Developing Victoria's crop of talented players into permanent members of the Australian team is one of the main objectives for incoming men's head coach, Chris Rogers.
Rogers, who played 25 Tests and amassed 25,470 first-class runs in a 16-year career, was today announced as the Victoria men's head coach, signing a two-year deal to replace Andrew McDonald, who took up an assistant coach role with the national team under Justin Langer 10 months ago.
High on the list of exciting prospects at Junction Oval is Will Pucovski, the gun right-hander who has been on the cusp of receiving a Baggy Green in the past two years.
A prolific start to his first-class career saw Pucovski selected in Australia' Test squad to face Sri Lanka in early 2019 before he was picked as part of Australia A's tour of England that preceded the Ashes.
But mental health issues and repeated bouts of concussion have prevented the 22-year-old from making the next step, one that Rogers hopes he can help the youngster take.
"Will's at a really interesting point in his own career," Rogers said today.
"Obviously, there's the issues regarding the concussions and so forth but I don't think anyone's doubting his ability. It's about finding out what he thinks he needs to do to take the next step and finding ways to support that.
"I think he's at that age where he's really come to terms with everything about his game, he's had some experiences now that have tested him and would no doubt have built a lot of that resilience.
"It's going to be a little bit up to him but with a lot of support from the coaching staff as well.
"I think he's a fantastic player. What stands out for me is his mindset. I think that's really quite impressive for a guy his age.
"He almost looks like he plays as a very experienced player, so it's probably helping him develop that as well."
Right next to Pucovski is Nic Maddinson, Victoria's NSW recruit who was piled on the runs since moving south of the Murray River two seasons ago.
Maddinson has averaged 112 in 12 Sheffield Shield matches for his adopted state, forcing selectors to pick him for Australia A against the visiting England Lions last February.
Rogers wants to see that hunger for runs and higher honours continue so the 28-year-old can add to his three Test appearances in 2016.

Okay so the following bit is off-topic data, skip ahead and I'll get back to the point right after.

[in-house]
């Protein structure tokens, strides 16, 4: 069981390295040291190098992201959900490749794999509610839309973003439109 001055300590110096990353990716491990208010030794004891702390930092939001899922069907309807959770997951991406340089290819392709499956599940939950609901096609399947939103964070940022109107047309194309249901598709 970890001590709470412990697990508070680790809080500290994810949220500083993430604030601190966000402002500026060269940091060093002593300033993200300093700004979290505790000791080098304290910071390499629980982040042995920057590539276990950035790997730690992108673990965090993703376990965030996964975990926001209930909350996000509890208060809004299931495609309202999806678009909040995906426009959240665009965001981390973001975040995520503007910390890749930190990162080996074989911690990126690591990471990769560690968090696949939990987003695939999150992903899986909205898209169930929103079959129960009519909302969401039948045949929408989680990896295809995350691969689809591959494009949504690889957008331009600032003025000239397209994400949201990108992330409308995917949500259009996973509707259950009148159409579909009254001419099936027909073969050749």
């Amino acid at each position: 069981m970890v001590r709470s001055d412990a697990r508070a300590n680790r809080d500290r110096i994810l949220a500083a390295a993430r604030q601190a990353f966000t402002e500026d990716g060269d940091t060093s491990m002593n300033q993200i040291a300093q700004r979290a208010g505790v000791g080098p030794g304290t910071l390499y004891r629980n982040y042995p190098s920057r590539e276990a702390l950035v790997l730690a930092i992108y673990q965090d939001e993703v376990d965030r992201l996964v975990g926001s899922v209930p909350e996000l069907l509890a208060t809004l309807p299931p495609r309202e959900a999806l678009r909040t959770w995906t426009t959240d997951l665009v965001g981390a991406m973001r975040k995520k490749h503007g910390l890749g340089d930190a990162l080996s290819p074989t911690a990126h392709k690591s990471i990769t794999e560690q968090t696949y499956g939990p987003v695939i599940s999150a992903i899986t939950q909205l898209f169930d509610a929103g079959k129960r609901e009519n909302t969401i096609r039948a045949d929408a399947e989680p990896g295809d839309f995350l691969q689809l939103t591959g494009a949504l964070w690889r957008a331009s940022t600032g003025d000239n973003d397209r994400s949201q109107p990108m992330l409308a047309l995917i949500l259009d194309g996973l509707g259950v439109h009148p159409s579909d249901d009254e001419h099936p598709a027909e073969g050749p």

"He's someone who has found his style, how he wants to approach the game and has had some success doing that," said Rogers.
"It's important then to support what he does and make sure he's accountable for his performances.
"But if he wants to perform for Australia, I don't think I'm the only one who will tell him that.
"He just needs to put the runs on the board and he's doing that – he's been very successful.
"If he can continue that, continue his hunger then there's going to hopefully be opportunities for him."
While Pucovski and Maddinson are pushing for national selection, Marcus Harris was in the Test XI 12 months ago after dominating at first-class level but has not been able to transfer that form in the Test side.
No batter has scored more than Harris's 1630 runs in the past two Shield seasons, but in nine Test appearances the left-hander averages 24 with two half-centuries.
In his first Ashes tour Harris averaged 9.67 in six innings and was dropped for Queensland's Joe Burns for the home summer against Pakistan and New Zealand, but Rogers already has some ideas how the 28-year-old can get back into the Test outfit.
"I think I can offer a lot of them something but in particular when it comes to opening batsmen who are trying to force their way into the Australian side, not just force their way in then hold their spot, be successful," he said.
"There's not a hell of a lot of opening batsmen gong around so the pressure is always going to be on whoever is opening for Australia at the time.
"Hopefully Marcus will continue to score runs and we can continue to help him get better.
"He's at that right age where he should be playing the best cricket of his life and it's just being there to help him to do that.
"I've got a few ideas and it will be about developing that relationship and working with him to see if we can get him to continually improve."